A growing number of organizations are requiring a signature on liability waivers before allowing folks to participate. On one hand, these documents are supposed to help patrons stay informed of the possible risks. The problem is, people rarely read them – or read them thoroughly – and the details in the fine print are often the most critical.
Although these waivers – which are essentially contracts – are often upheld by courts, they can be successfully challenged on a number of grounds. One could argue the waiver didn’t fully outline the exact risks. One might also argue that the waiver was inherently unfair. It’s possible to say the language was unclear or ambiguous. One could also argue gross negligence.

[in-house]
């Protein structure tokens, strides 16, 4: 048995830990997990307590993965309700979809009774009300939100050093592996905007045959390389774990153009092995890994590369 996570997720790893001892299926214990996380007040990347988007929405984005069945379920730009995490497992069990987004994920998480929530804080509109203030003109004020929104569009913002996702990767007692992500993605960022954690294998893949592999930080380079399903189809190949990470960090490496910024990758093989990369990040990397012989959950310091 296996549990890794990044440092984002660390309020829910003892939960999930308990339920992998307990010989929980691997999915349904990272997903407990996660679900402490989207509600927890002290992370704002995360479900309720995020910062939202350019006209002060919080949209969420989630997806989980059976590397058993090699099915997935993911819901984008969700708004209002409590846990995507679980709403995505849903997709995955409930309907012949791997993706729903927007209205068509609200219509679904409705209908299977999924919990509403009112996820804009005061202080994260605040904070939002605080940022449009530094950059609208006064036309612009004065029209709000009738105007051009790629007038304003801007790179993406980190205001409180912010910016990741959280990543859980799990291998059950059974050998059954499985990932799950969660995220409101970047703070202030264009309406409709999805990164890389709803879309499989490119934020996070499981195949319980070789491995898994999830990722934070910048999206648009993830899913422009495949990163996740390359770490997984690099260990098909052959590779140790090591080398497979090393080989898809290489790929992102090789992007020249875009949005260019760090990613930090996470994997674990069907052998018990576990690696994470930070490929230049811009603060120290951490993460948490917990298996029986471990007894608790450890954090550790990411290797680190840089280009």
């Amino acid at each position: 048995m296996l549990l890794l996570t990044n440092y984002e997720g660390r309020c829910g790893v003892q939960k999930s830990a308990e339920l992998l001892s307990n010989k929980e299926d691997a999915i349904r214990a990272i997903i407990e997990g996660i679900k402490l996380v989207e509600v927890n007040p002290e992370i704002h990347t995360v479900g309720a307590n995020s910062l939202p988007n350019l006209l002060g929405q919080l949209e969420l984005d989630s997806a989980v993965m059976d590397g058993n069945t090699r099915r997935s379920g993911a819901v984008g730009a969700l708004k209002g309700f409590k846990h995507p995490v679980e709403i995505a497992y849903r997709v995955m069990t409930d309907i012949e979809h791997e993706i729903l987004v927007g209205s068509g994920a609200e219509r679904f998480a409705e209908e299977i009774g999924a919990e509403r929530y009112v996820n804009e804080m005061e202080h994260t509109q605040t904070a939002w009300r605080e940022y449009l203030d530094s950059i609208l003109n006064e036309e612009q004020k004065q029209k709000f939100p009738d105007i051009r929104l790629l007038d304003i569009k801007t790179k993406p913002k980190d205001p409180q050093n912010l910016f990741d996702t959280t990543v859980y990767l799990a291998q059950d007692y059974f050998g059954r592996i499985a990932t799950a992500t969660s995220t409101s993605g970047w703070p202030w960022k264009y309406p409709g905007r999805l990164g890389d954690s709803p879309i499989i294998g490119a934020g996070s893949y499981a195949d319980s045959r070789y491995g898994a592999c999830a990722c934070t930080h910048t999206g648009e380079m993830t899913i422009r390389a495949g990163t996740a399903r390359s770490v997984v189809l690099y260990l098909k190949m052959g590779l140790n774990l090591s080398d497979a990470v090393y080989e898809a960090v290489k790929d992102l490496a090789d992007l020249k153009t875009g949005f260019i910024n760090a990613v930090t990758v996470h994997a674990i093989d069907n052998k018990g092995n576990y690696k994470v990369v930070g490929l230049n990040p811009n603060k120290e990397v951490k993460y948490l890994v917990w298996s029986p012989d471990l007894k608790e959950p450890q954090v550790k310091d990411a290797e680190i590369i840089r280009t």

While waivers of liability can insulate organizations from liability for acts of negligence – which is an absence of reasonable care – they cannot insulate from gross negligence. The latter occurs when there is failure to use even the slightest amount of care. It is when a person deliberately disregards someone else’s safety by an act or omission they knew or should have known was going to put someone in danger. This was the allegation in the recent case of Steinberg v. Sahara Sam’s, weighed by the New Jersey Supreme Court. Continue reading